Mississippi Veterans rolling up their sleeves to get vaccinated

The vaccines are made available to veterans living at the Collins and Jackson campuses.
Updated: Jan. 9, 2021 at 9:04 PM CST
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JACKSON, Miss. (WLBT) - On Saturday, residents at two Mississippi State Veterans Homes are receiving the long awaited Pfizer COVID-19 vaccine.

The vaccines are made available to veterans living at the Collins and Jackson campuses.

As James Hill rolled up his sleeve to get his show, he said he’s used to being on the front-lines.

“I served a total of 18 years,” the veteran said. “I served in the Army’s special forces for a while and then I was in Naval Intelligence.”

Now he finds himself in a different fight.

Hill was one of the first former servicemen at the Mississippi State Veterans Home in Jackson to get vaccinated.

“I think it’s one step for us being able to go outside freely, and interact with other people, having family members come visit, and friends come visit,” said Hill. “That’s what it means to me.”

Hill is one of roughly 90 veterans at the home who volunteered to get the shot.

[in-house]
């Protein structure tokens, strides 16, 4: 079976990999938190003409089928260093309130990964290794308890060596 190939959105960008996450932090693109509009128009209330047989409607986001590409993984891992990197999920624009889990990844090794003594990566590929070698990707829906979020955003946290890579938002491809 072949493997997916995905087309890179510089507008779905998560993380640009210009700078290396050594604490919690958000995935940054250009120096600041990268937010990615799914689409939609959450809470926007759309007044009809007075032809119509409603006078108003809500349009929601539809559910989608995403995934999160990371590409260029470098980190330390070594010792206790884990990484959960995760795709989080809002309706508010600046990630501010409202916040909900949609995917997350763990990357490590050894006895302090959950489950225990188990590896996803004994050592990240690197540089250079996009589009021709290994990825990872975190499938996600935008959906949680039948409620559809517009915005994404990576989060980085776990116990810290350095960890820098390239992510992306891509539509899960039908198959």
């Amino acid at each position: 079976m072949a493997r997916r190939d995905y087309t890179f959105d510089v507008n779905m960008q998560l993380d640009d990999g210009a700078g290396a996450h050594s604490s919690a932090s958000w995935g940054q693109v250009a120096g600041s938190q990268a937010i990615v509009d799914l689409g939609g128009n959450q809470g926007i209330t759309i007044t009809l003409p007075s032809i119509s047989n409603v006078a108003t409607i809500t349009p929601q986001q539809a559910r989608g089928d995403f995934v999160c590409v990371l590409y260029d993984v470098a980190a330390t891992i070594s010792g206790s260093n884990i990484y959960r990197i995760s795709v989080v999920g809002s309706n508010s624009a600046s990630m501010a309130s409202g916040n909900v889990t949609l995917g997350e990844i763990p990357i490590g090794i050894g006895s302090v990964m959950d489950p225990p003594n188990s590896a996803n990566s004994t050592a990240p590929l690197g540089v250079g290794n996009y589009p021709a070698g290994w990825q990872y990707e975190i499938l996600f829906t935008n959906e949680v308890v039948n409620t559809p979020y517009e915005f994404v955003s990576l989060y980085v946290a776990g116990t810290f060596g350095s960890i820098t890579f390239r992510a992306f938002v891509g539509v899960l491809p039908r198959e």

Joining him is Jimmie Stowe.

Stowe served in the U.S. Air Force for 21 years.

The veteran said he actually contracted the virus in 2020.

“I come this close to death, I was on my last breathe,” Stowe recalled.

After coming close to death, Stowe said he knew right away that he was going to take the COVID-19 vaccine as soon as it became available to him.

“I’d do anything to get that vaccine, anything,” Stowe expressed. “That vaccine means the world to me.”

The COVID-19 pandemic has caused the veterans to stay cooped up in their rooms for safety reasons, and Douglas Magee admits, it’s been challenging because he misses his loved ones.

“It’s been hard not to be able to visit with our families,” said Magee, who retired as a Colonel after serving in the U.S. Army for 21 years.

See, Magee has two daughters can only talk to them through the phone or glass window

He said getting this shot now brings him one step closer toward being able to physically touch and hold them again.

He gets emotional just thinking about that moment.

“It’s going to be wonderful,” he said as his eyes started watering. “I’m looking forward to that, and to get hugs from my grandchildren.”

“They have been proud men and women, they’re strong men and women, it’s why they were volunteering right off the bat, they want this vaccination,” said Ray Coleman, director of communications for the Mississippi Veterans Affairs. “They have not been forced, they want this vaccination because they know what it means moving forward.”

The second dose of the vaccine will be made available within the next 21 days.

The facility in Oxford will receive its shipment on Wednesday.

The home in Kosciusko will get its doses in Friday.

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